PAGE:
Over the last 20 years, PRONAF entered into more than 1 million agreements annually, giving its best shot during the harvest of 2005/2006, when a peak number of contracts signed totaled 2.5 million. So far, nearly 30 million agreements awarded BRL 221 billion in financing for family agriculture businesses. Credit lines have been approved for 2.6 million family units and helped hire 12 million people directly. The financial outcomes are highly favorable: default rates stand now at as lower as 1%; in May, Brazilian families accounted for an indebtedness rate of 24.2%.
On her essay Efeitos do microcrédito rural sobre a produção agropecuária (Effects of rural microcredit in agricultural production), researcher Isabela Assis Guedes, from the Federal University of Paraíba, states that many studies on the effect of microcredit over family agriculture show that access to rural credit can actually stimulate smallholder production in Brazil.
The first relevant success case involving application of this public policy in large scale took place in Bangladesh back in the 1970’s. At that time, the strategy reduced poverty in rural areas by 10% and managed to take 2.5 million people out of extreme poverty. Muhammad Yunus, creator and founder of Grameen Bank, was awarded a Nobel Peace Prize in 2006.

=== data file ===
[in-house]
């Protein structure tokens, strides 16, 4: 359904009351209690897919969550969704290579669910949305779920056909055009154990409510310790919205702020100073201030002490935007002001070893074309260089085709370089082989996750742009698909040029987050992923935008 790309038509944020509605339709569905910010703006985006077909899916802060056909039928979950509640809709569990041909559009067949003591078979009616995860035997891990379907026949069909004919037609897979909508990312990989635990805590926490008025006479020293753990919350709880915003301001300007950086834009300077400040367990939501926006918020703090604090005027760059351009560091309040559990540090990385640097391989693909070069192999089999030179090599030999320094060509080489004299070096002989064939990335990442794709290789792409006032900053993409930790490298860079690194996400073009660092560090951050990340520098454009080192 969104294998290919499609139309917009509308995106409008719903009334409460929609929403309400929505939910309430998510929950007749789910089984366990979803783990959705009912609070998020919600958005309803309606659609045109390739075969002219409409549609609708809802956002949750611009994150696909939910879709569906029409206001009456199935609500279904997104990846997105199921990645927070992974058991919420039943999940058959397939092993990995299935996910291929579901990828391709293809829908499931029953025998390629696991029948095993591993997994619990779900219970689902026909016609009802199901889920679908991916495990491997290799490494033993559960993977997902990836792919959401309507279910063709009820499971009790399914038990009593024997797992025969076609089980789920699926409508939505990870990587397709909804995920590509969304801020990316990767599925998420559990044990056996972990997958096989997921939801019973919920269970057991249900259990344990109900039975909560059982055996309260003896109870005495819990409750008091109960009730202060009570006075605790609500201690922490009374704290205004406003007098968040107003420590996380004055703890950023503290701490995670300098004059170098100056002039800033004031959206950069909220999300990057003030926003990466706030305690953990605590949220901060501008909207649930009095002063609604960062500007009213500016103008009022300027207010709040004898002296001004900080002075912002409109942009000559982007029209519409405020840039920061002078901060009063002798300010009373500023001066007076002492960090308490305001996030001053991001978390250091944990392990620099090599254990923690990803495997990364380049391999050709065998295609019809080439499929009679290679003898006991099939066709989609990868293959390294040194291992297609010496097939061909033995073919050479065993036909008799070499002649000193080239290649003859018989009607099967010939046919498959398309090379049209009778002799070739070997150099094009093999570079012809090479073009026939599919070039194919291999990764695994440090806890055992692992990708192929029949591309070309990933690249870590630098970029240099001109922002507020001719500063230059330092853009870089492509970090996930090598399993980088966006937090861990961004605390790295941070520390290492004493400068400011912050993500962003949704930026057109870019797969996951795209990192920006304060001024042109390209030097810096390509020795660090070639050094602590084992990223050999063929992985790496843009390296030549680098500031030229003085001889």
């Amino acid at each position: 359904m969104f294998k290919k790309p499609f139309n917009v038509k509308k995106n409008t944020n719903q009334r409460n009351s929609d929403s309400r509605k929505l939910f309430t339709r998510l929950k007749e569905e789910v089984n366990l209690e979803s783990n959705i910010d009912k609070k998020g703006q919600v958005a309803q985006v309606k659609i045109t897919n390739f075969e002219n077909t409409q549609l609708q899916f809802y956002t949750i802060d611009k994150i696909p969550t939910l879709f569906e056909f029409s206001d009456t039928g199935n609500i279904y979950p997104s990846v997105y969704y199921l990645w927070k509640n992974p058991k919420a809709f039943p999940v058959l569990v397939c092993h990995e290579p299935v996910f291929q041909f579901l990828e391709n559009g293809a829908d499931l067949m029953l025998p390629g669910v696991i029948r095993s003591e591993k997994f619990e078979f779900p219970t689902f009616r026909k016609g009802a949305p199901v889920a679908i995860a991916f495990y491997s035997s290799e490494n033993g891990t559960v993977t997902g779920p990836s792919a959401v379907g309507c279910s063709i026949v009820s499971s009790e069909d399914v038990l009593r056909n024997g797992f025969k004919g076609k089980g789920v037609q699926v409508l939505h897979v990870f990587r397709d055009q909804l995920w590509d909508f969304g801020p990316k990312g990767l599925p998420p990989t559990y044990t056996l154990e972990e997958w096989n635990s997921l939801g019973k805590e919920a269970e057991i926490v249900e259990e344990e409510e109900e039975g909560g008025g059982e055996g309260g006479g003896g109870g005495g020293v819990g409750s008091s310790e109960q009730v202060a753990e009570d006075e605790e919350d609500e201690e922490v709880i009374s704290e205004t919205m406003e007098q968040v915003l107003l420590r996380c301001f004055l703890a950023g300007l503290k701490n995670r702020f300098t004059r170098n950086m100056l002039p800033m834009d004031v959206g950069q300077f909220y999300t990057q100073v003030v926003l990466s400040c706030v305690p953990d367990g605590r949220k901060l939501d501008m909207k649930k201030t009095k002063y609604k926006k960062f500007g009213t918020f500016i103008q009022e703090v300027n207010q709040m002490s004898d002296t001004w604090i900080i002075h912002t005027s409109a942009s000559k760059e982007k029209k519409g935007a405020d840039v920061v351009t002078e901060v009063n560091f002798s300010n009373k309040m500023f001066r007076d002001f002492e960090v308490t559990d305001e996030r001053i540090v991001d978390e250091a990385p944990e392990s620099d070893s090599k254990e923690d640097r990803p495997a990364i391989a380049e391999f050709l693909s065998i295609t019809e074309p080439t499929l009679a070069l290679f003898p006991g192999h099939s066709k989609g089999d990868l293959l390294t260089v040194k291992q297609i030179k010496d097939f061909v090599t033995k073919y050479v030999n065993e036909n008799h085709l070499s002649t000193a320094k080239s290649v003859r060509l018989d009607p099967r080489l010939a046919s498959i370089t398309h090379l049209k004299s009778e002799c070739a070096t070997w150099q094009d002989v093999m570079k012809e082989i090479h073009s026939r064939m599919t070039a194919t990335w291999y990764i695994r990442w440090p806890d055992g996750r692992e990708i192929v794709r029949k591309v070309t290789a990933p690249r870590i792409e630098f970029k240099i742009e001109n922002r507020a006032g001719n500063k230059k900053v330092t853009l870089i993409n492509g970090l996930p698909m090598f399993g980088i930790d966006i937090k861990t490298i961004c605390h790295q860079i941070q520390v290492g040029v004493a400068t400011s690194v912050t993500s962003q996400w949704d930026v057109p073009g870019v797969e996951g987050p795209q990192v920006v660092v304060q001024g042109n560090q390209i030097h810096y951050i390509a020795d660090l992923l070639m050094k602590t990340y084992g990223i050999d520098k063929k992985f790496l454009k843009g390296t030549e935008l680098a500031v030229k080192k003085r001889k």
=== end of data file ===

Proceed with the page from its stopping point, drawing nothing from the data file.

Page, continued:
Authors Larry Reed and Sebastian Molineus, in Mapping Pathways out of Poverty and Policy Research Discussion on Microfinance, respectively, state that microcredit has been significantly effective in fighting poverty: 2013 data indicates that this method of finance benefited 211 million producers globally, out of which 114 million lived below the poverty line. Reed suggests that, until 2030, 175 million families would receive resources to enable them to get out of poverty through their own businesses.
Rural production vs urban production: beyond credit
Besides financial credits and special conditions, smallholder producers need both technical and logistic support. This is the kind of support Arpad Spalding and project Ligue os Pontos provide. This is a project aimed at connecting producers and consumers in order to stimulate a demand for original food from small farms and small ranches at rural areas across Latin America’s largest city. Twenty-eight percent of São Paulo’s territory stand over rural zones or environmentally-relevant fountains where 40 thousand people live, most of them (84%) earning up to two minimum wages.
“As big cities grew up tremendously, people were forced to move to rural areas, and they decreased in number a lot or even disappeared. The problem is that people from public policies neglected this population of producers”, complains Arpad. He explains that credit approval is no easy thing for country producers and becomes even harder for city ones. “Often, a farmer finds it difficult to get relevant documents and this becomes even harder in the cities,” he analyzes.